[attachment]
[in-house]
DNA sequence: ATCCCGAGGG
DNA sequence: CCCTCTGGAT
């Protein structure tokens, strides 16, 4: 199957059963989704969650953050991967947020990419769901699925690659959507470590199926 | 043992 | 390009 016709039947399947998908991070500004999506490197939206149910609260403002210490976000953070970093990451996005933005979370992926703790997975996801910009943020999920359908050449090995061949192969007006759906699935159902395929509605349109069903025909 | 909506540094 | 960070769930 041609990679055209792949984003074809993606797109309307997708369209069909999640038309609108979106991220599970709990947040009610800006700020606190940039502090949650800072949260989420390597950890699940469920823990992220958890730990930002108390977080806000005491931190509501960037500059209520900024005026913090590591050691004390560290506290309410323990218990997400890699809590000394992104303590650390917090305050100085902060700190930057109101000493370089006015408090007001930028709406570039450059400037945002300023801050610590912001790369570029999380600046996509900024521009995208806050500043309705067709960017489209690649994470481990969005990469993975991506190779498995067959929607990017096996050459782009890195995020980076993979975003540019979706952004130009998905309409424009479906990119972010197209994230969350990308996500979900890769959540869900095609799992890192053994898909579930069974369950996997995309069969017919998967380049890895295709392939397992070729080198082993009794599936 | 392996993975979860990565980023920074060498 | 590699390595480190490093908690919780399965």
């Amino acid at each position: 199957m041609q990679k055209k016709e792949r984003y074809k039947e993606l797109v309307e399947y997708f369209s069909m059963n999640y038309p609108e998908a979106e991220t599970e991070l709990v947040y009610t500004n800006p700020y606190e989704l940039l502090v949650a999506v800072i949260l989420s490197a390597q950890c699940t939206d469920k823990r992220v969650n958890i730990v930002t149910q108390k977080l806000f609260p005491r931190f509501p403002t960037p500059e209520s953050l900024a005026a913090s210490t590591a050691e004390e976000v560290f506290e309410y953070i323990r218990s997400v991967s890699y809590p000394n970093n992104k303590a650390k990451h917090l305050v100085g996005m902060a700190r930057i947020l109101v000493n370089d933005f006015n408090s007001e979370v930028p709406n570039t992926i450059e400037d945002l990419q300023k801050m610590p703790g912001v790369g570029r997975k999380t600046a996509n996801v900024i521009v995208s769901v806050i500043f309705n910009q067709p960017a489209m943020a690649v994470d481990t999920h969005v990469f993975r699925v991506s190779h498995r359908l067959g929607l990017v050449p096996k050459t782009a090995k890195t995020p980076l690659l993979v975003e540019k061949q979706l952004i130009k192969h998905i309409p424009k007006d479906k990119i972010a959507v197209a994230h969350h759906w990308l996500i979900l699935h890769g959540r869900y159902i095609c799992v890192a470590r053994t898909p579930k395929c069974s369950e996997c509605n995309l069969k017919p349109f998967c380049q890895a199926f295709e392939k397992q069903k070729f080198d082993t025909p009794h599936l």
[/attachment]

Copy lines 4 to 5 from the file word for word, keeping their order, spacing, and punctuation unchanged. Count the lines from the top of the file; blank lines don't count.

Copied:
């Protein structure tokens, strides 16, 4: 199957059963989704969650953050991967947020990419769901699925690659959507470590199926 | 043992 | 390009 016709039947399947998908991070500004999506490197939206149910609260403002210490976000953070970093990451996005933005979370992926703790997975996801910009943020999920359908050449090995061949192969007006759906699935159902395929509605349109069903025909 | 909506540094 | 960070769930 041609990679055209792949984003074809993606797109309307997708369209069909999640038309609108979106991220599970709990947040009610800006700020606190940039502090949650800072949260989420390597950890699940469920823990992220958890730990930002108390977080806000005491931190509501960037500059209520900024005026913090590591050691004390560290506290309410323990218990997400890699809590000394992104303590650390917090305050100085902060700190930057109101000493370089006015408090007001930028709406570039450059400037945002300023801050610590912001790369570029999380600046996509900024521009995208806050500043309705067709960017489209690649994470481990969005990469993975991506190779498995067959929607990017096996050459782009890195995020980076993979975003540019979706952004130009998905309409424009479906990119972010197209994230969350990308996500979900890769959540869900095609799992890192053994898909579930069974369950996997995309069969017919998967380049890895295709392939397992070729080198082993009794599936 | 392996993975979860990565980023920074060498 | 590699390595480190490093908690919780399965």
């Amino acid at each position: 199957m041609q990679k055209k016709e792949r984003y074809k039947e993606l797109v309307e399947y997708f369209s069909m059963n999640y038309p609108e998908a979106e991220t599970e991070l709990v947040y009610t500004n800006p700020y606190e989704l940039l502090v949650a999506v800072i949260l989420s490197a390597q950890c699940t939206d469920k823990r992220v969650n958890i730990v930002t149910q108390k977080l806000f609260p005491r931190f509501p403002t960037p500059e209520s953050l900024a005026a913090s210490t590591a050691e004390e976000v560290f506290e309410y953070i323990r218990s997400v991967s890699y809590p000394n970093n992104k303590a650390k990451h917090l305050v100085g996005m902060a700190r930057i947020l109101v000493n370089d933005f006015n408090s007001e979370v930028p709406n570039t992926i450059e400037d945002l990419q300023k801050m610590p703790g912001v790369g570029r997975k999380t600046a996509n996801v900024i521009v995208s769901v806050i500043f309705n910009q067709p960017a489209m943020a690649v994470d481990t999920h969005v990469f993975r699925v991506s190779h498995r359908l067959g929607l990017v050449p096996k050459t782009a090995k890195t995020p980076l690659l993979v975003e540019k061949q979706l952004i130009k192969h998905i309409p424009k007006d479906k990119i972010a959507v197209a994230h969350h759906w990308l996500i979900l699935h890769g959540r869900y159902i095609c799992v890192a470590r053994t898909p579930k395929c069974s369950e996997c509605n995309l069969k017919p349109f998967c380049q890895a199926f295709e392939k397992q069903k070729f080198d082993t025909p009794h599936l």